Interrupt programming

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By Latok

msx guru (3703)

Latok's picture

01-01-2003, 20:11

It's no secret I'm not a very good ASM coder, so erhm....I guess it's ok to ask a stupid question about programming, right? Some people say stupid questions don't exist, but I don't agree on that, so erhm....Shame on me now Big smile

What I always have wanted to know more about is interrupt programming. I've done some starfields out of sprites lately and the thing I did was diversing the hook at address #fd9f. I've put the old #fd9f content at the end of my source so it would be executed as well. Next I did a DI, PUSH'd registers and I worked through some coding using BIOS calls and the character table of sprites to make a movement. Then POP'd registers and an EI.

This starfield works nicely, but how much code can you execute in one interrupt is my question. ERhm....I do a DI, so there's no interrupt at all, right? But I slow down things if I put too many code to execute before EI again? And how does my program remember the content of the registers? Coz my starfieldprogram has to be executed from BASIC. I don't know how to put sprites on the screen, so I used BASIC for that. Hybride programming Smile

It's just...You see I even have difficulties asking the question. I know I did some interrupt programming and it also works, but I don't REALLY understand the thing. Especially I would like to have some answers on the content of the registers and the amount of code you can execute during a DI.

Thx in advance and don't laugh too loud, will ya! :O

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By anonymous

incognito ergo sum (109)

anonymous's picture

01-01-2003, 21:02

Generally it's not a good idea to use EI in an interrupt routine AT ALL. Some interrupt routines may expect interrupts to be disabled (because the Z80 automatically does that when executing an interrupt). The BIOS will 'EI' the interrupts automatically after all FD9F routines have been serviced.

The BIOS interrupt code differs between MSX models and MSX generations and will affect the number of CPU cycles you have at your disposal in an interrupt. But as long as you keep interrupts disabled (which is the default) there is virtually no limit to how much code you can execute. If you execute more code than the CPU can execute within the interrupt, it will just skip one. Ofcourse this makes everything go slower.

As an example take Aleste2. The entire game seems to be programmed on the interrupt. If there are a lot of enemies on screen the whole game will slow down. The slowing down is because half of the interrupts are skipped.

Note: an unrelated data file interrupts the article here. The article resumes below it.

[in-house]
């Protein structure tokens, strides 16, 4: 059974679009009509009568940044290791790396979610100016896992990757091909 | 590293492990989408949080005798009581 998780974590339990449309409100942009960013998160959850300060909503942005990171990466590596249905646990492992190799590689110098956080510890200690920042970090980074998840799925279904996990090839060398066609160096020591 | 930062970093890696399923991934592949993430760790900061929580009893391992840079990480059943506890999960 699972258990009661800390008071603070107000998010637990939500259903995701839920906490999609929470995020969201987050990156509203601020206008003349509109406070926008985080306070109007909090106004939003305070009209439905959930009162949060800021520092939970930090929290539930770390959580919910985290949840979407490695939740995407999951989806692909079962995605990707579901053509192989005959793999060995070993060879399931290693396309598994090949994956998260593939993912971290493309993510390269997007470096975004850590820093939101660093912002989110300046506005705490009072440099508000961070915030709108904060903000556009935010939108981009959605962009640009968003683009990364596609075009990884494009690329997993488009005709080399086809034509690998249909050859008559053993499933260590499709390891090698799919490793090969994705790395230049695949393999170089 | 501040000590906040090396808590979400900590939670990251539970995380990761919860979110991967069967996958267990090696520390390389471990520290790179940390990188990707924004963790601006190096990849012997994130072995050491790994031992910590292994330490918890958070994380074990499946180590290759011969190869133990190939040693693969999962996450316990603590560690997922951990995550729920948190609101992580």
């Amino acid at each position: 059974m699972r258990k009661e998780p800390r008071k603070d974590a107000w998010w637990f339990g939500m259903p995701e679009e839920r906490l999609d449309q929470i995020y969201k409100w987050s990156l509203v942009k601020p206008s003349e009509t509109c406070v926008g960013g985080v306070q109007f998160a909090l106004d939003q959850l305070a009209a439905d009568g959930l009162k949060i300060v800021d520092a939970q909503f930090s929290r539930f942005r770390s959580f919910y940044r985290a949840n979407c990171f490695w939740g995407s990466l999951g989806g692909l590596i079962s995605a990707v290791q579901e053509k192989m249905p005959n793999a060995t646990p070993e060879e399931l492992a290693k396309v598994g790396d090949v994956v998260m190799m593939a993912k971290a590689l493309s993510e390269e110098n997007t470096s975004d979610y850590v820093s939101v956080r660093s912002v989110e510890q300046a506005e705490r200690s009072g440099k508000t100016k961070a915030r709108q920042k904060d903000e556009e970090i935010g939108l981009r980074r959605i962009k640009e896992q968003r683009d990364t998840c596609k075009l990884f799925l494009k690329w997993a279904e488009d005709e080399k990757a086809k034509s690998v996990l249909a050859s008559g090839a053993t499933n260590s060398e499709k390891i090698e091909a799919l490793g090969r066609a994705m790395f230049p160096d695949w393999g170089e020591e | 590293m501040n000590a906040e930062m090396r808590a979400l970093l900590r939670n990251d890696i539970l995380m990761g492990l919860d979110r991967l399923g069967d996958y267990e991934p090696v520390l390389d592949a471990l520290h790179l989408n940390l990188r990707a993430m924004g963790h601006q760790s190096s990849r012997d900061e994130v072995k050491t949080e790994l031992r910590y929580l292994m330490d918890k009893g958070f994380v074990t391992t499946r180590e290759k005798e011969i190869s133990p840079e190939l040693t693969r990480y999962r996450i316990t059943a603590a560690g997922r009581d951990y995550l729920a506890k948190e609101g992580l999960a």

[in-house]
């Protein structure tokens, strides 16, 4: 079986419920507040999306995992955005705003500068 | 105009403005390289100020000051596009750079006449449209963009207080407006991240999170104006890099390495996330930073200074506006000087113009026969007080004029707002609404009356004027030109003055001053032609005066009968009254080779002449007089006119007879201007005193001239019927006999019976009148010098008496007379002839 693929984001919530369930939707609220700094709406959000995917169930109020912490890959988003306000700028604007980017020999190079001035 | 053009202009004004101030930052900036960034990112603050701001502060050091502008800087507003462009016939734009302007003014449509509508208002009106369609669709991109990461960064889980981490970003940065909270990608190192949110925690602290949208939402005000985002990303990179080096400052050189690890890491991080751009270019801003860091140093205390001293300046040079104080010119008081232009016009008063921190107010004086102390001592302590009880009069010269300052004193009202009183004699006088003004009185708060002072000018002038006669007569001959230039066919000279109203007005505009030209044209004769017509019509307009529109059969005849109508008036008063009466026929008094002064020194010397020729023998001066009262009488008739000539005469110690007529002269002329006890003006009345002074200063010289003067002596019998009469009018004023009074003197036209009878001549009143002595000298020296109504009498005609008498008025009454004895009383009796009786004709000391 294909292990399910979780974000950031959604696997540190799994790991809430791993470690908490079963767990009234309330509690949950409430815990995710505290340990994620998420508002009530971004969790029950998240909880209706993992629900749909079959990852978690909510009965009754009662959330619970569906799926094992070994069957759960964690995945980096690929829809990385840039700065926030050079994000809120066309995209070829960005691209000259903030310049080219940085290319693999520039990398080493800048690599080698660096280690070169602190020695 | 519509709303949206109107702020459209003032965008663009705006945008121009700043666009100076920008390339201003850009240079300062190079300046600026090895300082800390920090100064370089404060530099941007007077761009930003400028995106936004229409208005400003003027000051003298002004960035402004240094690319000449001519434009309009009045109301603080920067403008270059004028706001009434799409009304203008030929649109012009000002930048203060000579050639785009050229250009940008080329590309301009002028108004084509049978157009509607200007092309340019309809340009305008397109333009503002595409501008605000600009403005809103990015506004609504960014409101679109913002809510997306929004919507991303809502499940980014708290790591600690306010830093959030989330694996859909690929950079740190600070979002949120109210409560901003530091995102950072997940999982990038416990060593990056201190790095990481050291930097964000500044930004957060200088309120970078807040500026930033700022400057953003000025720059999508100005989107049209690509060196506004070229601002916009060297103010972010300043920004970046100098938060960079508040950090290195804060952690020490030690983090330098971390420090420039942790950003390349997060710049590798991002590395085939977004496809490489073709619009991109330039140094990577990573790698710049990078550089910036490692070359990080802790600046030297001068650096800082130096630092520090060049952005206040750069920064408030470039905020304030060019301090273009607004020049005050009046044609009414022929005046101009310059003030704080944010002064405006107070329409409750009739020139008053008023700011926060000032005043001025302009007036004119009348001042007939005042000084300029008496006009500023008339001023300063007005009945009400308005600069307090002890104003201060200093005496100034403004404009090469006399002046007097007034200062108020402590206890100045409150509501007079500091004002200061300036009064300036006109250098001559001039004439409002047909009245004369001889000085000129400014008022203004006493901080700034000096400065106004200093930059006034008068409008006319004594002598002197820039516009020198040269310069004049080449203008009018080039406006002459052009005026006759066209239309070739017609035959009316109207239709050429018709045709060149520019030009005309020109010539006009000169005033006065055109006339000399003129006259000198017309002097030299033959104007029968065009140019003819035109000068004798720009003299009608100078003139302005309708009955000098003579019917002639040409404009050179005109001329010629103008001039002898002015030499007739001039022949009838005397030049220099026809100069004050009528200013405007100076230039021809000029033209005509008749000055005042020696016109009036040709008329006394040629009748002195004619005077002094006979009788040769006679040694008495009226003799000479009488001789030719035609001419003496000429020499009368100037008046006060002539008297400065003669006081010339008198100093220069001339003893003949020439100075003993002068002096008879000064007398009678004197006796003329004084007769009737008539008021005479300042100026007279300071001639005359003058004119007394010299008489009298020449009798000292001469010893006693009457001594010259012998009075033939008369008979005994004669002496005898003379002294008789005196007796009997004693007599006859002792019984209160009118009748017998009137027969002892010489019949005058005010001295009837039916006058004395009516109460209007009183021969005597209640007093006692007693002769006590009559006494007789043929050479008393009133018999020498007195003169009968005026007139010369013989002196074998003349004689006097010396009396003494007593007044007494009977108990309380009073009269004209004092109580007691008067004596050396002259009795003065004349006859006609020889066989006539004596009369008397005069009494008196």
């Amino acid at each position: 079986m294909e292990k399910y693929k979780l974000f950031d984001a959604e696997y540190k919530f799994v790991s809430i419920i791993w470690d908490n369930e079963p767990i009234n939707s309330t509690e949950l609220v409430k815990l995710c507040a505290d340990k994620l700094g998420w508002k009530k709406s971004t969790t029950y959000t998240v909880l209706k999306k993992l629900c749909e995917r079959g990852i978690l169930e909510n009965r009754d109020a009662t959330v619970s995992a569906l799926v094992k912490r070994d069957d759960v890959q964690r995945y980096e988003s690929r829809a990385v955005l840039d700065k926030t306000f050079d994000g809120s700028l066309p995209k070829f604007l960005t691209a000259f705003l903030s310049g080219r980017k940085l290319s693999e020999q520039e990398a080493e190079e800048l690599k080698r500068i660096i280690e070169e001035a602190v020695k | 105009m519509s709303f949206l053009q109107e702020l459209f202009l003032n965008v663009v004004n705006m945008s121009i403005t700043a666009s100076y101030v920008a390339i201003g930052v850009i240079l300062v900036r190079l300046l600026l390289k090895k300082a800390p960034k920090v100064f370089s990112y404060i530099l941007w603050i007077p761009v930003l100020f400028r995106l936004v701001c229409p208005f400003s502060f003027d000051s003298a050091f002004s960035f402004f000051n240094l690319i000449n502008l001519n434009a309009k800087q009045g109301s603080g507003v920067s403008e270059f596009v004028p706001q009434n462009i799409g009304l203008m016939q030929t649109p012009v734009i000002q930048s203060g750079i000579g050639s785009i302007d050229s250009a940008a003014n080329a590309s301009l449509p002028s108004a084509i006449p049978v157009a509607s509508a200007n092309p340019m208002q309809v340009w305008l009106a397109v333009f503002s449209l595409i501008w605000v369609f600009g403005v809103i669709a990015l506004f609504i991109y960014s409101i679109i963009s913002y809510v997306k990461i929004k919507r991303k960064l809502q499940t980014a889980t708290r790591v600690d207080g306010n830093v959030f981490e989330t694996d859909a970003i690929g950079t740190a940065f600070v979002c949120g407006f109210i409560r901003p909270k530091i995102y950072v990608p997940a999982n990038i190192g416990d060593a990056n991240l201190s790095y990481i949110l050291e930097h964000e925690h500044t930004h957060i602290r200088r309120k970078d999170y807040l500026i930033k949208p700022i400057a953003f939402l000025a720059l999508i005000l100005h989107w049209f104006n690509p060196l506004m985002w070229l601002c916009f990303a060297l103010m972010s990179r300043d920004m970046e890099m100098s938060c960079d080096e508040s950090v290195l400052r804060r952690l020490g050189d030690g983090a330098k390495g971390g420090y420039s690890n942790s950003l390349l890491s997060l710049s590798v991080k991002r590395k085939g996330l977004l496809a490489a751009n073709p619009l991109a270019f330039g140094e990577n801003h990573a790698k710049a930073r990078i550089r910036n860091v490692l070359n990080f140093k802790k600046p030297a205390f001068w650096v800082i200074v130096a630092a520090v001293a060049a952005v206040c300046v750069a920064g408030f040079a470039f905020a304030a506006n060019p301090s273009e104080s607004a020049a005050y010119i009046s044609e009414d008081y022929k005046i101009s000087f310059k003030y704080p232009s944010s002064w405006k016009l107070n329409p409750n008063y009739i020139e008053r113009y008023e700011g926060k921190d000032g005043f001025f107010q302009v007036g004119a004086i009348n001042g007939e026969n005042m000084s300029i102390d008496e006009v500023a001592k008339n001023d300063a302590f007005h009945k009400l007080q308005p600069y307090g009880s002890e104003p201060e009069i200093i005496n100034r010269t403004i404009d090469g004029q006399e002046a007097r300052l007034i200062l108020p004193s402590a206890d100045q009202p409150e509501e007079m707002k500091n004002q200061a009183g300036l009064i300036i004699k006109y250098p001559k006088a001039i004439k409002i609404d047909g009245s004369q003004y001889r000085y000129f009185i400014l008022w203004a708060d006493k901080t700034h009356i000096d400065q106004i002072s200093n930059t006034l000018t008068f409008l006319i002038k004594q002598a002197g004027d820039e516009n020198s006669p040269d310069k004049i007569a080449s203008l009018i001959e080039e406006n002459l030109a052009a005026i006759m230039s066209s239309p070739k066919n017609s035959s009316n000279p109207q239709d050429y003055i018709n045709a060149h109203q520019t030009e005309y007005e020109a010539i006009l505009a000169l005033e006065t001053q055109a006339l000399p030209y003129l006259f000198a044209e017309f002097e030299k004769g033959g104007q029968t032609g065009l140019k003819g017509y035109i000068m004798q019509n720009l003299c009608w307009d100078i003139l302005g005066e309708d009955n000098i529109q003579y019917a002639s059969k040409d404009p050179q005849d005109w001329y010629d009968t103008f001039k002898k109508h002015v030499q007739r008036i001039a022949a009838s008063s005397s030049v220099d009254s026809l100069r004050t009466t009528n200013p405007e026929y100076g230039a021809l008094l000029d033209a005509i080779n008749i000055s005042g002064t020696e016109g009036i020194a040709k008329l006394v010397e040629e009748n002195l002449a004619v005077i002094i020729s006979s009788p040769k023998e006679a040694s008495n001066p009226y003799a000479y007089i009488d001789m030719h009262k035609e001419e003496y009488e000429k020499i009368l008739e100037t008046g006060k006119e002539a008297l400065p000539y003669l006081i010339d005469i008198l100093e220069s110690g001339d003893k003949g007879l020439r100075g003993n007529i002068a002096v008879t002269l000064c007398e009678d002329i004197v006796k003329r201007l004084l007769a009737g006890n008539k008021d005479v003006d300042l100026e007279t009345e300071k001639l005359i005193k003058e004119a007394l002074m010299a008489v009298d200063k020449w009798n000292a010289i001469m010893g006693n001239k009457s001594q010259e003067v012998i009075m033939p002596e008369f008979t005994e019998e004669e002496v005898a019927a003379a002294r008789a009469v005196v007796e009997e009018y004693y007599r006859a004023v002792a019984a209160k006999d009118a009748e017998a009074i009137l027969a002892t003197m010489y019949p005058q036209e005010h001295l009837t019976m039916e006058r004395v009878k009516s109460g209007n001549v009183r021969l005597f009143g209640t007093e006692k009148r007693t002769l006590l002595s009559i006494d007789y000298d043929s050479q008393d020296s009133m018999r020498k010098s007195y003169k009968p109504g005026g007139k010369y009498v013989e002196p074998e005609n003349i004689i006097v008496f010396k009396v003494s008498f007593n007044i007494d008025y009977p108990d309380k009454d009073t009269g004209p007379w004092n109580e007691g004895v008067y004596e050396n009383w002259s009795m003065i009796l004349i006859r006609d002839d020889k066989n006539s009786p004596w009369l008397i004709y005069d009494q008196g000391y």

The content of the registers at the moment your interrupt routine starts to be executed is random. Unless you store the registers in memory somwhere your program won't be able to remember the values between 'sessions'. You should know what you did, it's your program! >_<

Latok, IRC to #msxdev @ irc.rizon.net, it is the channel created for questions like this! I (or one of the other programmers there) can help you with your programming questions.

By Latok

msx guru (3703)

Latok's picture

02-01-2003, 09:42

So erhm. It's the address #38 which does the interrupthandling right? And it does a DI before jumping to #fd9f and when it comes back it does an EI? Ok, thanks for that. About the content of the registers. Do I need to PUSH and POP the registers in my routine or does the #38 also do this PUSH and POP thing, just as this routine does DI and EI? And I understand now I have to store the content of the registers somewhere in the memory, coz else between 'sessions' the content of the registers change? I thought maybe #38 also makes sure the content of the registers are being restored to the value they had in my routine.

And you are right, #msxdev on IRC.RIZON.NET is THE place for questions like these.

By BiFi

Enlighted (4348)

BiFi's picture

02-01-2003, 11:29

in short:

- at every interrupt the Z80 jumps to address $0038

- it stores all registers and jumps to $FD9A

- it returns from there it checks if the VDP caused the interrupt

  • if not, it restores all registers and returns to the main program
  • if so, it jumps to $FD9F (AF, containing the contents of VDP status register 0, is NOT stored), so if you need to have i.e. sprite collisions detected in basic after that, you need to store AF yourself before you do anything and restore it before you return to the interrupt routine and it handles stuff like keyboard scanning and basic PLAY command.